Percutaneous drainage and management of fluid collections associated with necrotic or cystic tumors in the abdomen and pelvis

David H. Ballard, Mahati Mokkarala, Horacio B. D’Agostino

Research output: Contribution to journalArticlepeer-review

4 Scopus citations


Purpose: The purpose of the study was to evaluate the efficacy and safety of percutaneous drainage for palliation of symptoms and sepsis in patients with cystic or necrotic tumors in the abdomen and pelvis. Materials and methods: This is a single center retrospective study of 36 patients (18 men, mean age = 51.1 years) who underwent percutaneous drainage for management of cystic or necrotic tumors in the non-postoperative setting over an 11-year period. Nineteen patients with intraabdominal fluid collections associated with primary malignancies included: cervical (n = 7), colorectal (n = 3), urothelial (n = 3), and others (n = 6). The 17 patients with fluid collections associated with intraabdominal metastases stemmed from the following primary malignancies: oropharyngeal squamous cell carcinoma (n = 3), colorectal (n = 3), ovarian (n = 2), lung (n = 2), melanoma (n = 2) along with others (n = 5). Indications for percutaneous drainage were as follows: pain (36/36; 100%); fever and/or leukocytosis (34/36; 94%), and mass effect (21/36; 58%). Seven patients underwent additional sclerosis with absolute alcohol. Criteria for drainage success were temporary or definitive relief of symptoms and sepsis control. Results: Successful sepsis control was achieved in all patients with sepsis (34/34; 100%) and 30/36 (83%) patients had improvement in pain. Duration of catheterization ranged from 2 to 90 days (mean = 22 days). There were four cases of fluid re-accumulation and one patient developed catheter tract seeding. Alcohol ablation was successful in two patients (2/7; 29%). Nearly all patients (34/36; 94%) died during the follow-up period. Conclusions: Percutaneous drainage was effective for palliative treatment of symptomatic cystic and necrotic tumors in the majority of patients in this series.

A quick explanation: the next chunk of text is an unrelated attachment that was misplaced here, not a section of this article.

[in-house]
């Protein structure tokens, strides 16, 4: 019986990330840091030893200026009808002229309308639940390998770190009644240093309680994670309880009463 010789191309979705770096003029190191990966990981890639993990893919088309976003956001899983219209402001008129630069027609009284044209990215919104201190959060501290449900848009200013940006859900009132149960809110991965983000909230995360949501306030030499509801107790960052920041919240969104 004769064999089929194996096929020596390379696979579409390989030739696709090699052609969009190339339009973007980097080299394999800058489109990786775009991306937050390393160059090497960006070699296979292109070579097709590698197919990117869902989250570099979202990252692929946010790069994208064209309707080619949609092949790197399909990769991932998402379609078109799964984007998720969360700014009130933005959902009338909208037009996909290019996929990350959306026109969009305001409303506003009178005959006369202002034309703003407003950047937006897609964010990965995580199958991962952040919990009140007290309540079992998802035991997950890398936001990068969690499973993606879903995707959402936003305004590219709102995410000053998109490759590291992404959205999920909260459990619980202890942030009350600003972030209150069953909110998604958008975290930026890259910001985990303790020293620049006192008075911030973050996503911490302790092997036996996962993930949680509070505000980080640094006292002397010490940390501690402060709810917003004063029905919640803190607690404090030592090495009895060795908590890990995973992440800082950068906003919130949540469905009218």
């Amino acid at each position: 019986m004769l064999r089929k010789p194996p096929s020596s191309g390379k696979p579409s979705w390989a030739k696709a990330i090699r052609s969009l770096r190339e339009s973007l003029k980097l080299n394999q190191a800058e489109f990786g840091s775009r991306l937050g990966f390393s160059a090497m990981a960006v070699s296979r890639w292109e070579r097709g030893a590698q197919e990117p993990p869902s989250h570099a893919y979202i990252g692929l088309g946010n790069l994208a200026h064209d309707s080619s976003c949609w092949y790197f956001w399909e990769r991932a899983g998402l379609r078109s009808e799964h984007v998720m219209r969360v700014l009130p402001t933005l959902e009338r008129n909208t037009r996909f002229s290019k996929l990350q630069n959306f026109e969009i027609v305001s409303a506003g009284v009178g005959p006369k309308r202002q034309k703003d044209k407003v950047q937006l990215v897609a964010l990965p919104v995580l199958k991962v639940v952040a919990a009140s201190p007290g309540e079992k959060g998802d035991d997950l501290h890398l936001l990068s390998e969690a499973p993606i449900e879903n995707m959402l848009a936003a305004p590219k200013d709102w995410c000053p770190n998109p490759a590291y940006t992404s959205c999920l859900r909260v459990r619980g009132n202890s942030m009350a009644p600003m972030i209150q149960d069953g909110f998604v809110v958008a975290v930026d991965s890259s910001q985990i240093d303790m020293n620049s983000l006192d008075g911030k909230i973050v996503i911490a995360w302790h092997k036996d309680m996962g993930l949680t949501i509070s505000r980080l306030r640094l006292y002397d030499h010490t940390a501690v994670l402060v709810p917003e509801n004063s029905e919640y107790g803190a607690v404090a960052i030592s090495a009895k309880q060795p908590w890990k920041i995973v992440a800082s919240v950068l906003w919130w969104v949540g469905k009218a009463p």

Original languageEnglish
Pages (from-to)1562-1566
Number of pages5
JournalAbdominal Radiology
Issue number4
StatePublished - Apr 1 2019


  • Cervical cancer
  • Cystic tumors
  • Image-guided percutaneous drainage
  • Intraabdominal abscess
  • Percutaneous drainage
  • Tumor abscess


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